Please join us in welcoming Ukrainian poet SERHIY ZHADAN to our pages—and look for more of his work forthcoming in our print journal.
All poems translated by Ostap Kin. With an introduction by Polina Barskova.
A Moveable Feast
We had already managed to forget him
when suddenly he died.
The relatives decided to inform his colleagues.
They have informed us.
And we, well what about us, how do we usually
behave at funeral receptions?
Someone was surprised he had died.
Someone was surprised he had died only now.
We read his books as children,
maybe that’s why we grew up so vicious.
At the funeral reception everyone discussed literature
and everyone read poems.
Someone ran out to buy champagne for the women.
Someone made a pass at the widow
and asked if she had a boyfriend.
Someone beat up a young poet
who wrote patriotic sonnets.
He lay on the floor
doused with champagne and widow’s tears
and his colleagues fiercely hovered over him
and demanded that he stand up and continue
the fight because they didn’t fight a man
who’s on his back.
Next to him
were scattered pages of sonnets and
dentures the oldest poet had lost
demanding the young man
get up and fight.
Before the widow could call
the police, we smashed the dishes
and the dead poet’s typewriter
while reading poetry
and talking literature.
Poetry is the last front for the unvanquished,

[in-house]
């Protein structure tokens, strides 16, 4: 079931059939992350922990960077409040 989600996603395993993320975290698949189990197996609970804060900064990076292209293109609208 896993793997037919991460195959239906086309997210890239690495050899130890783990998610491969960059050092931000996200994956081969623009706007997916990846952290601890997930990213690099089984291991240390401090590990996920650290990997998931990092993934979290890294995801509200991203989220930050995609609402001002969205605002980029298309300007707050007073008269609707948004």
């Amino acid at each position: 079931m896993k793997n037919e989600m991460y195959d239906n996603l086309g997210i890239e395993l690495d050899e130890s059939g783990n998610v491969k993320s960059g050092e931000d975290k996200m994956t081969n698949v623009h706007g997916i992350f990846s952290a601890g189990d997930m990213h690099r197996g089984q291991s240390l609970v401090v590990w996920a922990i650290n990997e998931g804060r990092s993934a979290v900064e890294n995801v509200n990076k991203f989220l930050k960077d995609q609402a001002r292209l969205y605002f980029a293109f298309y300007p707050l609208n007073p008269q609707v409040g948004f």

a heroic stand against public despair.
Poets stay together like the crew of a battleship,
and when the ship despondently goes down
they face into the wind and sing
hymns about brotherhood and fidelity
in clear, high voices.
But one, the whole time, from the very
first note, rants and whines
through his dentures.
irony the violinist
will touch the strings of your tendons
with a razor-bow
let the space be filled with
the red blossoming of
your nature’s melody
and the police officer will write in his report:
a steel barrier
blocked the way for the tram
with the tracks of your vessels
the guillotine worked
and the head of your hand
fell hard and rolled
along cold cobblestones
the body of your hand
like a butchered rooster
continued to convulse
were the least
(the hanged man)
you’re hanging there
like some tropical fruit
that has already managed
to go slightly rotten
in whose innards
the little fly of fright
you’re wriggling like a worm
on the hook of
your own death
to gleam as a stud
in its ear
how foul to watch
building of your body
the finger- and toenails
and finally some coroner
having split you in two
like an apple
will see your lung—
swollen with their last breath
the roof is seen from above
like a negative of Malevich’s black square
it’s night outside so it’s not surprising
that sleepwalkers are scurrying along the roofs
in search of a fifth dimension
roaches, just like people,
struggle to endure high altitude conditions